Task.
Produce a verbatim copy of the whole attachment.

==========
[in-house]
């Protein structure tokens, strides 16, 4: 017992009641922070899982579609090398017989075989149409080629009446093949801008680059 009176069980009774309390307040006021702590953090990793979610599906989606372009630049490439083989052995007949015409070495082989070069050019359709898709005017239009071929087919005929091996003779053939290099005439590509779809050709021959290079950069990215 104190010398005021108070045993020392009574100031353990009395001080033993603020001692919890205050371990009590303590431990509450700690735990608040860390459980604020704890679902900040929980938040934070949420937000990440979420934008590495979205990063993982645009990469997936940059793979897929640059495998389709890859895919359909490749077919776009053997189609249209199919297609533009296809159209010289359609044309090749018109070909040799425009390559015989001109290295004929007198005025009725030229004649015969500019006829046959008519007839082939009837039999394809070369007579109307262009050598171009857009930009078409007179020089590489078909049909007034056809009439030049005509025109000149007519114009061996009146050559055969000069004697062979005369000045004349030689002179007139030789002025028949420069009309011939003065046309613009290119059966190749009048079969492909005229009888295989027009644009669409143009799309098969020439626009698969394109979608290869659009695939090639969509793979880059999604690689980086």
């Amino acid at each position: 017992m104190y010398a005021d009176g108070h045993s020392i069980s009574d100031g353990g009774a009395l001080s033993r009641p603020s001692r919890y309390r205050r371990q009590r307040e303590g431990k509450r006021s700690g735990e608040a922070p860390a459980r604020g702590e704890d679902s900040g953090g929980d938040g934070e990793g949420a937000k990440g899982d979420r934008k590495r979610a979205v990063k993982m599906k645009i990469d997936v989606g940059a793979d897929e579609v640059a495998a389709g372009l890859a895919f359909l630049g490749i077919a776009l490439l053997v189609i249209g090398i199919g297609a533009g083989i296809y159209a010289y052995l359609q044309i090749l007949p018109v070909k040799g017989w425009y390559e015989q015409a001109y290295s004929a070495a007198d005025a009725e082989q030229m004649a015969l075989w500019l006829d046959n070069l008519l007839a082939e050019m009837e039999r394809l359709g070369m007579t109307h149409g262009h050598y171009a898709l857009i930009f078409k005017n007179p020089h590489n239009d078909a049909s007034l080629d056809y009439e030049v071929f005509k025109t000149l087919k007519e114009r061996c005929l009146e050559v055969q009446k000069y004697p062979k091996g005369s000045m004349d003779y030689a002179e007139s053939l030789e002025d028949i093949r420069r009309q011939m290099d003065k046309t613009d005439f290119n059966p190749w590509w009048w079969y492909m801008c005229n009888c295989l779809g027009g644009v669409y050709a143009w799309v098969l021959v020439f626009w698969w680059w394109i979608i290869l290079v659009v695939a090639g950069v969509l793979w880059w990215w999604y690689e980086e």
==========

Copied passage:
[in-house]
């Protein structure tokens, strides 16, 4: 017992009641922070899982579609090398017989075989149409080629009446093949801008680059 009176069980009774309390307040006021702590953090990793979610599906989606372009630049490439083989052995007949015409070495082989070069050019359709898709005017239009071929087919005929091996003779053939290099005439590509779809050709021959290079950069990215 104190010398005021108070045993020392009574100031353990009395001080033993603020001692919890205050371990009590303590431990509450700690735990608040860390459980604020704890679902900040929980938040934070949420937000990440979420934008590495979205990063993982645009990469997936940059793979897929640059495998389709890859895919359909490749077919776009053997189609249209199919297609533009296809159209010289359609044309090749018109070909040799425009390559015989001109290295004929007198005025009725030229004649015969500019006829046959008519007839082939009837039999394809070369007579109307262009050598171009857009930009078409007179020089590489078909049909007034056809009439030049005509025109000149007519114009061996009146050559055969000069004697062979005369000045004349030689002179007139030789002025028949420069009309011939003065046309613009290119059966190749009048079969492909005229009888295989027009644009669409143009799309098969020439626009698969394109979608290869659009695939090639969509793979880059999604690689980086």
């Amino acid at each position: 017992m104190y010398a005021d009176g108070h045993s020392i069980s009574d100031g353990g009774a009395l001080s033993r009641p603020s001692r919890y309390r205050r371990q009590r307040e303590g431990k509450r006021s700690g735990e608040a922070p860390a459980r604020g702590e704890d679902s900040g953090g929980d938040g934070e990793g949420a937000k990440g899982d979420r934008k590495r979610a979205v990063k993982m599906k645009i990469d997936v989606g940059a793979d897929e579609v640059a495998a389709g372009l890859a895919f359909l630049g490749i077919a776009l490439l053997v189609i249209g090398i199919g297609a533009g083989i296809y159209a010289y052995l359609q044309i090749l007949p018109v070909k040799g017989w425009y390559e015989q015409a001109y290295s004929a070495a007198d005025a009725e082989q030229m004649a015969l075989w500019l006829d046959n070069l008519l007839a082939e050019m009837e039999r394809l359709g070369m007579t109307h149409g262009h050598y171009a898709l857009i930009f078409k005017n007179p020089h590489n239009d078909a049909s007034l080629d056809y009439e030049v071929f005509k025109t000149l087919k007519e114009r061996c005929l009146e050559v055969q009446k000069y004697p062979k091996g005369s000045m004349d003779y030689a002179e007139s053939l030789e002025d028949i093949r420069r009309q011939m290099d003065k046309t613009d005439f290119n059966p190749w590509w009048w079969y492909m801008c005229n009888c295989l779809g027009g644009v669409y050709a143009w799309v098969l021959v020439f626009w698969w680059w394109i979608i290869l290079v659009v695939a090639g950069v969509l793979w880059w990215w999604y690689e980086e």